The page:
Gout, Gout!

A slight reworking of an article from 2014

Gout: the erstwhile “Disease of Kings,” once limited to the kingly (i.e. wealthy) classes.  But no more.  No longer do just the wealthy have consistent access to rich, fatty foods and copious alcohol.  Today, Taco Bell and Budweiser put all that within reach of the rest of us.  And now, even among those who choose to eat healthy, gout is on the rise.

Ain’t egalitarianism grand?

We get gout when a substance called uric acid, normally dissolved in the blood, crystallizes out of solution on and near the joints.  These crystals are sharp.  One of the first goals of gout sufferers, then, is to reduce uric acid in the blood.

We produce uric acid as we metabolize compounds called purines, which we get from food.  So it stands to reason, less food with purines would mean less uric acid, which would lead to less gout.  For decades, this is what we were all told.  And for decades, people who followed this advice had fewer and less severe attacks of gout.  It seemed pretty clear-cut.

It turns out, however, that it was never quite so simple, because not all purines are created equal.  A recent study tracked 47,120 men for 12 years, charting their incidence of gout versus what they ate, and found that while purine-rich animal foods were associated with a higher risk of gout, purine-rich plant foods were not.  The original research never made that distinction[i].  It’s not entirely clear – at least not to me – why purine-rich animal foods are so much worse than purine-rich plant foods…

Purine-rich animal foods were associated with a higher risk of gout, purine-rich plant foods were not

Anyways, purines are components of RNA, DNA, and a variety of other compounds involved in cell division and cellular metabolism.  So it stands to reason, cells that are very metabolically active tend to have the highest levels of purines.  For example, organ meats like liver, brain and kidneys are extraordinarily rich in purines, because livers, brains, and kidneys are always working.  Animals with incredible growth rates are also very purine-rich.  Think anchovies, sardines, and shrimp (and nutritional yeast).  Also, wild animals are higher in purines than farm-raised animals, because they run around more.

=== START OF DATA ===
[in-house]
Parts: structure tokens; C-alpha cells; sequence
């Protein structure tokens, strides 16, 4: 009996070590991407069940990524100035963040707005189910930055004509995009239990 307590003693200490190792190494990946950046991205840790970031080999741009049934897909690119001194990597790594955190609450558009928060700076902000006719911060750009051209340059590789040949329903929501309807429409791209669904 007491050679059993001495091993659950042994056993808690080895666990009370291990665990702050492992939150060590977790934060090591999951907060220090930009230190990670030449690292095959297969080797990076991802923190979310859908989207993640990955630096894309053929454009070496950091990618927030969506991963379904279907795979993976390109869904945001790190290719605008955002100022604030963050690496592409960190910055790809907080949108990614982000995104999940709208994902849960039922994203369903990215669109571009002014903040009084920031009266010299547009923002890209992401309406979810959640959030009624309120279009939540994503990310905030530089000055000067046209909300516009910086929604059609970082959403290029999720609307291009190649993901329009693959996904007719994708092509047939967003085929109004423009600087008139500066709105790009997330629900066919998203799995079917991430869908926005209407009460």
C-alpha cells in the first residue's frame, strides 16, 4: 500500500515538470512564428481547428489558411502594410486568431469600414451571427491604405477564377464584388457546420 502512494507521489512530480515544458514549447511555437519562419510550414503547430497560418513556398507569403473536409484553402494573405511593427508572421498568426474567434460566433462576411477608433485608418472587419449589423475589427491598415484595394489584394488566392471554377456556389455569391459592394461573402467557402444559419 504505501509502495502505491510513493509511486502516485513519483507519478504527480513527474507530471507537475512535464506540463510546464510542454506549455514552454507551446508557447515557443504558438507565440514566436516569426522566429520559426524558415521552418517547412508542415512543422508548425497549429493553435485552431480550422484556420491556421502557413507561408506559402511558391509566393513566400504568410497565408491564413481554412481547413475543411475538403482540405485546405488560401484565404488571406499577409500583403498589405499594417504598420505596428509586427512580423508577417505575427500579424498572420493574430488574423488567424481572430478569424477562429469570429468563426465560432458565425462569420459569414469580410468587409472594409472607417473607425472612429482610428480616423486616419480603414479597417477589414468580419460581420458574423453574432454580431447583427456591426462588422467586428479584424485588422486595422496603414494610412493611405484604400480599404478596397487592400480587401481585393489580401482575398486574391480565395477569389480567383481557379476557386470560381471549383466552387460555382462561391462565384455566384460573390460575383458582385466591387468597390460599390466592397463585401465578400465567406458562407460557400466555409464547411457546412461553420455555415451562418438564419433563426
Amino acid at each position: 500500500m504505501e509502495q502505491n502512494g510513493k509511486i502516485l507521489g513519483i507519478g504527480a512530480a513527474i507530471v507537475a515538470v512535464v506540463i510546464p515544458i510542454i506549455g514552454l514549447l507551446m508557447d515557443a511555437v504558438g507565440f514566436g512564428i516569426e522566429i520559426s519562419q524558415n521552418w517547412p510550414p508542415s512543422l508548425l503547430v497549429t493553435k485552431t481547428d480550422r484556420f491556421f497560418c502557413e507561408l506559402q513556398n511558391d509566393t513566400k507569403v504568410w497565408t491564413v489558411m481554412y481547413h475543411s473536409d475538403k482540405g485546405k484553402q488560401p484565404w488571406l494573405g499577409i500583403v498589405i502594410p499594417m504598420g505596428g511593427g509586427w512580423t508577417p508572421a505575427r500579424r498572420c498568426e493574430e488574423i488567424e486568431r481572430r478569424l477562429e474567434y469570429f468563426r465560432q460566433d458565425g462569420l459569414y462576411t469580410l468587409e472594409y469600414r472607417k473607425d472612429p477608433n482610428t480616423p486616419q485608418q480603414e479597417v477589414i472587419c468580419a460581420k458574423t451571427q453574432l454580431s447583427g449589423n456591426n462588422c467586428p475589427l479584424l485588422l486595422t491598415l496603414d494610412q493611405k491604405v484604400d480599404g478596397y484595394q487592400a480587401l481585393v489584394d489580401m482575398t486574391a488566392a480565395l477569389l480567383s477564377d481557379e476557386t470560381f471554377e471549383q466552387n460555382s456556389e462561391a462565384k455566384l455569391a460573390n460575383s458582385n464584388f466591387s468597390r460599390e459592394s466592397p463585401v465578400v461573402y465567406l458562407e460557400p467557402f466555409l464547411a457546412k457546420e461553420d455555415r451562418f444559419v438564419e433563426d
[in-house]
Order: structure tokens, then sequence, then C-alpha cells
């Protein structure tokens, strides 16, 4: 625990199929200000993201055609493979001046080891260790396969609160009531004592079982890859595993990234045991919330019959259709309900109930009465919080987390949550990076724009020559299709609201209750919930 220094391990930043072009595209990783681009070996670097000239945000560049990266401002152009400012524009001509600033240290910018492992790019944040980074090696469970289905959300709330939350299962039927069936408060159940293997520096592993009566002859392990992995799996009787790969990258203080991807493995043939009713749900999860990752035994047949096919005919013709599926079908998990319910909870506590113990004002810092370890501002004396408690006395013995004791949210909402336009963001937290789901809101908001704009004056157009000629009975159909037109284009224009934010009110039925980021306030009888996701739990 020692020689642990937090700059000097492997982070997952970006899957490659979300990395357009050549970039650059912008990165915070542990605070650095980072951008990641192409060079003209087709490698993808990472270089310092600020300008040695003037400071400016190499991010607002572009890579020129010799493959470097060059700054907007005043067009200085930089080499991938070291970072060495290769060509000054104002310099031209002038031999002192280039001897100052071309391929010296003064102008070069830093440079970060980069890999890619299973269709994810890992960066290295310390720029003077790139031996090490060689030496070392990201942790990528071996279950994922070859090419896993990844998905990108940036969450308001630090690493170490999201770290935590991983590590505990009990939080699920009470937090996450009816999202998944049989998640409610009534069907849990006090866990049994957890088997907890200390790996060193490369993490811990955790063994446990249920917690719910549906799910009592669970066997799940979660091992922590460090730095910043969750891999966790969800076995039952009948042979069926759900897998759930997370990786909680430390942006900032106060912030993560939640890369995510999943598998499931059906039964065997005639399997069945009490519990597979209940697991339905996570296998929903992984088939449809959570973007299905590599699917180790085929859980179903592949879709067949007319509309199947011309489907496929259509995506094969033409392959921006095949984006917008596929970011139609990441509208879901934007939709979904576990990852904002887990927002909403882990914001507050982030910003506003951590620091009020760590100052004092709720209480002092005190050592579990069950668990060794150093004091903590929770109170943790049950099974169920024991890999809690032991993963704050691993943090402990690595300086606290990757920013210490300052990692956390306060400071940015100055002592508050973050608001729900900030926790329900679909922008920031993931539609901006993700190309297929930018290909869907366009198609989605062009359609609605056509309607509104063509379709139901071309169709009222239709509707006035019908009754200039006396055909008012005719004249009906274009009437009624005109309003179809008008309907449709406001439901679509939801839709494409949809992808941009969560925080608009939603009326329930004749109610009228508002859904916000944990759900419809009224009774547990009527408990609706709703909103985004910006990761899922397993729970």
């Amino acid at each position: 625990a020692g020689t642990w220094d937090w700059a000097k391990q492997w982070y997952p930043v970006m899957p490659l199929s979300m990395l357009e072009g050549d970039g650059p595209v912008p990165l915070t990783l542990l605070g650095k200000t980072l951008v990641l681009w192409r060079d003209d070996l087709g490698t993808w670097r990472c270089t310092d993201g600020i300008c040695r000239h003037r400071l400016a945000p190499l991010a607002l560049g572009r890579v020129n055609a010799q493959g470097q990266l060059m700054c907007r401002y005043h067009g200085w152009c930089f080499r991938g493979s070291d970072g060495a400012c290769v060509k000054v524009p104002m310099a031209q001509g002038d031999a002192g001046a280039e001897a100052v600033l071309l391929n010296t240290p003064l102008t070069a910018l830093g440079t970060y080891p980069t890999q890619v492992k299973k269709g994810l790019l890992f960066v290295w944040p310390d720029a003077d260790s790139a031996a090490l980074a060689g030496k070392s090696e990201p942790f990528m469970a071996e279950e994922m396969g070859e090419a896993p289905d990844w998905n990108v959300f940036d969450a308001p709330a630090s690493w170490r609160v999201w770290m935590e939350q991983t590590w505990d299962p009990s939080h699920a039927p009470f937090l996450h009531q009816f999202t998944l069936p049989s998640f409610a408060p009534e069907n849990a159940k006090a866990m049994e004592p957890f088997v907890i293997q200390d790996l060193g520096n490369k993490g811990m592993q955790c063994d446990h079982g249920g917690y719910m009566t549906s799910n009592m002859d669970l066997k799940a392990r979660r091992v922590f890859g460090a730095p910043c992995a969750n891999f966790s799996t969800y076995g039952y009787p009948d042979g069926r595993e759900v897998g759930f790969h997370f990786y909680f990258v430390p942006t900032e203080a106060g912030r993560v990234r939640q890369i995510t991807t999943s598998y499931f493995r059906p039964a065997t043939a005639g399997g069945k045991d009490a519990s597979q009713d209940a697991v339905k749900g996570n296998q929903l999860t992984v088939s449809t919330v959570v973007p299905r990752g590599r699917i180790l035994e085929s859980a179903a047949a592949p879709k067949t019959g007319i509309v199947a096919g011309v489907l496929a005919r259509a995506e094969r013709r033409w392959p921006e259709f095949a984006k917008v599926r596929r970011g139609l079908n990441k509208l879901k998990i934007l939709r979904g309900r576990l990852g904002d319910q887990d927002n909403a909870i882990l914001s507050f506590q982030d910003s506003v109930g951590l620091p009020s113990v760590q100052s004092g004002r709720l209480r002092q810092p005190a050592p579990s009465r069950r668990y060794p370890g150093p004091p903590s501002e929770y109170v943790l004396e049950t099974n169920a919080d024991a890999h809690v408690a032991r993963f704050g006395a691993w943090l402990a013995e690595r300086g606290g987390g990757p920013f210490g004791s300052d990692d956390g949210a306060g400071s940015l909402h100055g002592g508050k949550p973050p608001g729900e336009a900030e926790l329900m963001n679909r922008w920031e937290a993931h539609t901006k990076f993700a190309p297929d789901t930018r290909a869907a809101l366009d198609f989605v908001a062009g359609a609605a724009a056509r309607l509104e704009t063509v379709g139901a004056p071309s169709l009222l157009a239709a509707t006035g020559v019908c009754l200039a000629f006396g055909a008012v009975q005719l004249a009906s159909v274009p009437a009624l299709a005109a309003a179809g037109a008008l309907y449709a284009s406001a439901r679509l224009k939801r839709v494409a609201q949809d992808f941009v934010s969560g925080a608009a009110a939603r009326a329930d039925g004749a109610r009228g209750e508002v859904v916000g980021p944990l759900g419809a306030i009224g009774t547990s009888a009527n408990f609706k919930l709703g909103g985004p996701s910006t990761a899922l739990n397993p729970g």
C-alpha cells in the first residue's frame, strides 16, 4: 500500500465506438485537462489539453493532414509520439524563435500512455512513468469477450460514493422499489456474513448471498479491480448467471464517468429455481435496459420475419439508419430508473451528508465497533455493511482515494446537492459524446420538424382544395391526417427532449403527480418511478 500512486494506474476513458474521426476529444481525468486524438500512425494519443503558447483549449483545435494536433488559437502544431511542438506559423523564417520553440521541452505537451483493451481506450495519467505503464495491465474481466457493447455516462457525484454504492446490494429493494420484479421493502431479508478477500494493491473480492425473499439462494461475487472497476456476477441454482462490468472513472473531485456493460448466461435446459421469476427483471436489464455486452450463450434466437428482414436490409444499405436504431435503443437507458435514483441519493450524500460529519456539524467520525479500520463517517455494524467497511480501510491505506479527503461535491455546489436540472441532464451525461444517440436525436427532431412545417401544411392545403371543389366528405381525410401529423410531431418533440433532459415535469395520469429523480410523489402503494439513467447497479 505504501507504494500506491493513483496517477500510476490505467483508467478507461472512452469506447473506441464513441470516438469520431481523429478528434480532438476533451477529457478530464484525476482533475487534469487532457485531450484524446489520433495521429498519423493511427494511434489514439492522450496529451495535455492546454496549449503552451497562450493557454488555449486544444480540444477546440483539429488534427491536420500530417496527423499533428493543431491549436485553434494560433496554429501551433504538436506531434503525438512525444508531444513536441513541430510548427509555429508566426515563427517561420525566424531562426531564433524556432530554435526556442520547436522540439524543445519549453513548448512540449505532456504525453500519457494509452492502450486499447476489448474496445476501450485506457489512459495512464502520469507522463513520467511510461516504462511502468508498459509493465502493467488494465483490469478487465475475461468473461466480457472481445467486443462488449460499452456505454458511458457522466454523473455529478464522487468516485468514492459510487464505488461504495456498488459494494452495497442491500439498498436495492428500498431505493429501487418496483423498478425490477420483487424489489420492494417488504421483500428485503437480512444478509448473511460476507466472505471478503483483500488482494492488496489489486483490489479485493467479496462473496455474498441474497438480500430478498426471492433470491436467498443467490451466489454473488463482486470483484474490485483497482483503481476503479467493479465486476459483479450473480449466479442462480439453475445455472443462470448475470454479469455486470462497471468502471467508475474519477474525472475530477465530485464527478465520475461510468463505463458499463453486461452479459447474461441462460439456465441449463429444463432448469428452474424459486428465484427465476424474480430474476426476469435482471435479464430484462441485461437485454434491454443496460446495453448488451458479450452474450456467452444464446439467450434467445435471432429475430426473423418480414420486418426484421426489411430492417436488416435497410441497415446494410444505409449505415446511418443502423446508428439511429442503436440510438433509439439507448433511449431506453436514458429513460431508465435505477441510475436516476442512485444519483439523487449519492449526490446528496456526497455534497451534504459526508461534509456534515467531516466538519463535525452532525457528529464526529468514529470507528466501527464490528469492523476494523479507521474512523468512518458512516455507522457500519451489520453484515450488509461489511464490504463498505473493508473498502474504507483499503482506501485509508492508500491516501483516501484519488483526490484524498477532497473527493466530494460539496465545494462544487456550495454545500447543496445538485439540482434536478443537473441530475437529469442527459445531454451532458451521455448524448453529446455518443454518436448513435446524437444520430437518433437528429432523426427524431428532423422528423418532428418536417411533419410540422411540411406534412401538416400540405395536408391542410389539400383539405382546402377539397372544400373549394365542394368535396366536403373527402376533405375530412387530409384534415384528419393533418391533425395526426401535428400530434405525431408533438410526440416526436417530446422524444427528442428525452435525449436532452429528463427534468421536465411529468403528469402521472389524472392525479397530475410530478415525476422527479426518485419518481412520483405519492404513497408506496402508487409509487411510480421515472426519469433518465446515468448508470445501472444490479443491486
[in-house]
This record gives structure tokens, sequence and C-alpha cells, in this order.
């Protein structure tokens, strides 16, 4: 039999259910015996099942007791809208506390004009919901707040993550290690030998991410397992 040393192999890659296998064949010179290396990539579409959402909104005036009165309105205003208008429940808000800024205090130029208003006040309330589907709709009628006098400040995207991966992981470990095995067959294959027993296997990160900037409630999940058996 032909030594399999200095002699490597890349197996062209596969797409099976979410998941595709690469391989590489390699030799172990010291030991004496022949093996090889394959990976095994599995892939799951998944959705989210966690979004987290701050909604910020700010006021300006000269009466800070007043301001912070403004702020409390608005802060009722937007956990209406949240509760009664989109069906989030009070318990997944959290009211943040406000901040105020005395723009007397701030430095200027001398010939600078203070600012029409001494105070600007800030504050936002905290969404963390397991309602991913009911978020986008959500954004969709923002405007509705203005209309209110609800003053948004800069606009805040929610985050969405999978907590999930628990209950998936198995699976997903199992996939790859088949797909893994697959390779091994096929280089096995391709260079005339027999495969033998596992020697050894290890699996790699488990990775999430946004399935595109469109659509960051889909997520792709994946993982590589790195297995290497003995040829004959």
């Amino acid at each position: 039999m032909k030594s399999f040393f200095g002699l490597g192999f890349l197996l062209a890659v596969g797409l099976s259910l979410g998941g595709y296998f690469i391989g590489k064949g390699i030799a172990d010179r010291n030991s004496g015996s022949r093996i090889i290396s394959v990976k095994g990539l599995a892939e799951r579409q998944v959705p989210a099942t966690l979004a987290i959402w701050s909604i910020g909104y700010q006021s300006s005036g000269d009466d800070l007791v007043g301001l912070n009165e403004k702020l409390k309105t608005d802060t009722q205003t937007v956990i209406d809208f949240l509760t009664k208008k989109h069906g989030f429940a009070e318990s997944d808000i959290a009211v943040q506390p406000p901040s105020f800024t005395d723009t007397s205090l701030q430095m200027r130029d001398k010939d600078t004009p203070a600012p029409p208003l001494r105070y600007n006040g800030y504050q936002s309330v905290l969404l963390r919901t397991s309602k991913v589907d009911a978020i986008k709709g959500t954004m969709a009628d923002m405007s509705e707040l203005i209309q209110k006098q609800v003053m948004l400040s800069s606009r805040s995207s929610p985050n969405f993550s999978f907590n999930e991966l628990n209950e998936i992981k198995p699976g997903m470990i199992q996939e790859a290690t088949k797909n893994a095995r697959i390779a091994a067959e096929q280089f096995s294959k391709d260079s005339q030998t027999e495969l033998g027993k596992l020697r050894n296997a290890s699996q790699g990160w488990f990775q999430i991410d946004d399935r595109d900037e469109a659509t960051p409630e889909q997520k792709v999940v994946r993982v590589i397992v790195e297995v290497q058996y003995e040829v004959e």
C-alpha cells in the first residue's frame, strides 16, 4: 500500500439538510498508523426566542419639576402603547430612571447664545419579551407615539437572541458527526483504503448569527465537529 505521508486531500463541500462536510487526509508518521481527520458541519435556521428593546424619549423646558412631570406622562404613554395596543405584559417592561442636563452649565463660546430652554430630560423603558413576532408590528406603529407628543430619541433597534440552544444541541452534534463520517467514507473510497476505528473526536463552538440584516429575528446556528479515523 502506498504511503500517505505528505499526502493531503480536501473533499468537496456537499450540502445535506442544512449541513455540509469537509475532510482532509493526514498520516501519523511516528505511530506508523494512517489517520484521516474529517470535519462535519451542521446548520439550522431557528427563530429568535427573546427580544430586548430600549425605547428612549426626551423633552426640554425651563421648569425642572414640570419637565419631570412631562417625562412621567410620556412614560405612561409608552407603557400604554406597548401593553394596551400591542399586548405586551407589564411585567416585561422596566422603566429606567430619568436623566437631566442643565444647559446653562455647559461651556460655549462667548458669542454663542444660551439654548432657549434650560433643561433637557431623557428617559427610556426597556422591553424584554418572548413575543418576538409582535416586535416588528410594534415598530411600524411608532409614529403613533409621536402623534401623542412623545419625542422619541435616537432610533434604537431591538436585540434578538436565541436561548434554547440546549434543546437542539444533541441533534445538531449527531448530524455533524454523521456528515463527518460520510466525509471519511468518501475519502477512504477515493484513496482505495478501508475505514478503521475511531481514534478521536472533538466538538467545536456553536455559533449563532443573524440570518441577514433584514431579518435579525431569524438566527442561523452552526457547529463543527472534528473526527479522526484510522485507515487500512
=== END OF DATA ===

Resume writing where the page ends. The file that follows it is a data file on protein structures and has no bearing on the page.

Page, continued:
Milk, on the other hand, is almost entirely purine-free, because it doesn’t do anything in the animal.

Foods that are moderately high sources of purines include “regular” meat and poultry, larger fish, asparagus, mushrooms, beans and peas; and foods made with yeast, such as bread and beer.

So even if you cut back on all purines, you can still enjoy nuts and seeds, fruits, and most vegetables, grains, potatoes, eggs and dairy.

Two other things tend to make gout worse: alcohol and obesity.

Turns out, we produce more uric acid when we drink alcohol.  A glass of wine with dinner is probably no great tragedy, but three or four glasses with dinner might be.

And obesity… well, that might be too strong of a word.  You don’t have to be that overweight to be at an increased risk.  Even an extra 20-30 pounds can make gout worse.

So, how do we treat gout with natural medicine?

As a daily practice, plenty of fresh water is a good start, to flush out excess uric acid.  Or drink a few nice cups of nettle tea, which tastes pleasant hot or cold, is reasonably rich in minerals, and is a mild, kidney-strengthening diuretic that ought to help us excrete uric acid.  I’m unaware of any formal clinical trials here, but it is a traditional remedy, and one with almost no downside.

There was a large, well-designed trial which showed that only 500 mg of vitamin C a day for two months lowered blood uric acid slightly but significantly.